And yet there are people – many people – who claim to love these fries. Now, there are lots of food-thingies where I know I don’t share a ‘popular taste’ with the rest of the world (see raw onions above). But the only explanation I can come up with for the popularity of the In-N-Out French Fry is an Apple-Geek level of Groupthink. “Everything about In-N-Out is supposed to be good, so their fries must be”. Even I have been a victim of Exaggerated Assumptions about In-N-Out, just not about the fries – until recently I thought its beef patties were 50% larger than the ones McDonalds puts in the Big Mac. Nope, just about the same size (I have never found a formal analysis of Burger Patty Comparisons Among Fast Food Chains, but based on reverse engineering some of the nutrition information, McD’s patties contribute about 90 calories each while I-N-O’s are about 100 – I am doing way too much research for this, and way too little of it is eating anything).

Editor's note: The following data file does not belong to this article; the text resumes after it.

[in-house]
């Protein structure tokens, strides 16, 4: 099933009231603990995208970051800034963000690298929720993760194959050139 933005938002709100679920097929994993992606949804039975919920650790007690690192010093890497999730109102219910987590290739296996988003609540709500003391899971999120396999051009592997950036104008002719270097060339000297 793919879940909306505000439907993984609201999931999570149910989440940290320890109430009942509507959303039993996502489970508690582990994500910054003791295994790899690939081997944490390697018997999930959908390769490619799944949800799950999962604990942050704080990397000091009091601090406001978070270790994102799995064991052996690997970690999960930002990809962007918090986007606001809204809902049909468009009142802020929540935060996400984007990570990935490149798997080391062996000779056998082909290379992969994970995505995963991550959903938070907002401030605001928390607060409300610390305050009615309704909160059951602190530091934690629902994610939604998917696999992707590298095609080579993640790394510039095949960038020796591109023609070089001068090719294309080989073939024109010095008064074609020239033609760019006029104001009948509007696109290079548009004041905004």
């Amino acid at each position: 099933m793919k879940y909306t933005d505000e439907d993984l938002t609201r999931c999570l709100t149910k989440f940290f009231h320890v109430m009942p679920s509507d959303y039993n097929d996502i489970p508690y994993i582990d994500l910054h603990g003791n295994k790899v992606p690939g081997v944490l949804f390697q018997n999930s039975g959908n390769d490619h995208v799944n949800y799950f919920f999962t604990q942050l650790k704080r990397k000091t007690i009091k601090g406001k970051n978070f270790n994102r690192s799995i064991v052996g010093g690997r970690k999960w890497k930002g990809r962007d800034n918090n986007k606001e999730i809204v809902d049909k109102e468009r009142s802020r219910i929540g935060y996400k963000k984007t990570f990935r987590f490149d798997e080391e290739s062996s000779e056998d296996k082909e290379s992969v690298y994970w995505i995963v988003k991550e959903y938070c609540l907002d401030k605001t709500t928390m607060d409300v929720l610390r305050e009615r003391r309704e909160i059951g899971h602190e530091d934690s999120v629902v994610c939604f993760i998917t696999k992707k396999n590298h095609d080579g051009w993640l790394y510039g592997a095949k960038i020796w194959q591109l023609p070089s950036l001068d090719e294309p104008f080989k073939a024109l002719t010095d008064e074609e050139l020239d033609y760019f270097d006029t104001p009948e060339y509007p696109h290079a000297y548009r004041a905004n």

Having grown up near the birthplace of In-N-Out (but never eating its food until I got my own car, due to my father’s paranoid fear of places that put any condiments on burgers. Yep, he was the guy you stood in line behind at McDonalds, insisting on a plain burger, back in the old days when special orders did upset them. But I digress.), I followed the story of its steady non-meteoric growth. And it was clear that for many years, its biggest selling point was its promotional cluelessness. The chirpy “In-N-Out, In-N-Out, That’s what a hamburger’s all about” jingle ran on L.A.’s most Progressive Rock radio stations, and a disturbing number of the bumper stickers they were selling for one dollar were mutilated by their purchasers, cutting out the first and last letters in BURGER to read “IN-N-OUT URGE”, and yet the family-owned semi-publicly Christian (you know, the references to Bible verses on some of its packaging) company never was heard objecting. Because Horny Young Guys are a lucrative demographic for the Fast Food biz, one that Carls Jr./Hardees has specifically targeted with millions of dollars of oversexed ads, and NOT one that often makes choices based on food quality.